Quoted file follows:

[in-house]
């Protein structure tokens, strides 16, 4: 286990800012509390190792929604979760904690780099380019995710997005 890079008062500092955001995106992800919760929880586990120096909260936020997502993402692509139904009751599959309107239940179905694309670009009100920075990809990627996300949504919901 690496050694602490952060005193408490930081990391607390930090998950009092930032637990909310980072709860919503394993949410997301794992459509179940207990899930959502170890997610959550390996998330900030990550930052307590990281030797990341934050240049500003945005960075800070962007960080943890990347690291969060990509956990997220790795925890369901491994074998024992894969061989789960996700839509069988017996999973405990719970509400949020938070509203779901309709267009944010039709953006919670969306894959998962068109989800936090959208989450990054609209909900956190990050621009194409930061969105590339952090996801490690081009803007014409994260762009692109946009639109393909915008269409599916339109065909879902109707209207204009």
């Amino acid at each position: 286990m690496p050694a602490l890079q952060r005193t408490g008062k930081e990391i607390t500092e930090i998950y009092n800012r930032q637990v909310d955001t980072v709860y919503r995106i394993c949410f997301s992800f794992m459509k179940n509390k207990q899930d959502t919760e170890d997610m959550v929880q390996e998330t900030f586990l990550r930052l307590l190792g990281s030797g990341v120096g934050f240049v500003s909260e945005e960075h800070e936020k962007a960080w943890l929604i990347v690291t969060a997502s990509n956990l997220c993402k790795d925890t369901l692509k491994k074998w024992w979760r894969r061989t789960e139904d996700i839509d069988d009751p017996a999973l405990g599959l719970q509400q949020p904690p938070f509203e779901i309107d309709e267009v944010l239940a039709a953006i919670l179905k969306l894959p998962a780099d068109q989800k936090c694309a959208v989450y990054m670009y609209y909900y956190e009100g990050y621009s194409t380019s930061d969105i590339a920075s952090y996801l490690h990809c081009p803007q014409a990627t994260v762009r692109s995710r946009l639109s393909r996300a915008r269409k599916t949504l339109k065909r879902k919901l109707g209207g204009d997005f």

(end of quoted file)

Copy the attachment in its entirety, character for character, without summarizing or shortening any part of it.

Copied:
[in-house]
């Protein structure tokens, strides 16, 4: 286990800012509390190792929604979760904690780099380019995710997005 890079008062500092955001995106992800919760929880586990120096909260936020997502993402692509139904009751599959309107239940179905694309670009009100920075990809990627996300949504919901 690496050694602490952060005193408490930081990391607390930090998950009092930032637990909310980072709860919503394993949410997301794992459509179940207990899930959502170890997610959550390996998330900030990550930052307590990281030797990341934050240049500003945005960075800070962007960080943890990347690291969060990509956990997220790795925890369901491994074998024992894969061989789960996700839509069988017996999973405990719970509400949020938070509203779901309709267009944010039709953006919670969306894959998962068109989800936090959208989450990054609209909900956190990050621009194409930061969105590339952090996801490690081009803007014409994260762009692109946009639109393909915008269409599916339109065909879902109707209207204009």
């Amino acid at each position: 286990m690496p050694a602490l890079q952060r005193t408490g008062k930081e990391i607390t500092e930090i998950y009092n800012r930032q637990v909310d955001t980072v709860y919503r995106i394993c949410f997301s992800f794992m459509k179940n509390k207990q899930d959502t919760e170890d997610m959550v929880q390996e998330t900030f586990l990550r930052l307590l190792g990281s030797g990341v120096g934050f240049v500003s909260e945005e960075h800070e936020k962007a960080w943890l929604i990347v690291t969060a997502s990509n956990l997220c993402k790795d925890t369901l692509k491994k074998w024992w979760r894969r061989t789960e139904d996700i839509d069988d009751p017996a999973l405990g599959l719970q509400q949020p904690p938070f509203e779901i309107d309709e267009v944010l239940a039709a953006i919670l179905k969306l894959p998962a780099d068109q989800k936090c694309a959208v989450y990054m670009y609209y909900y956190e009100g990050y621009s194409t380019s930061d969105i590339a920075s952090y996801l490690h990809c081009p803007q014409a990627t994260v762009r692109s995710r946009l639109s393909r996300a915008r269409k599916t949504l339109k065909r879902k919901l109707g209207g204009d997005f």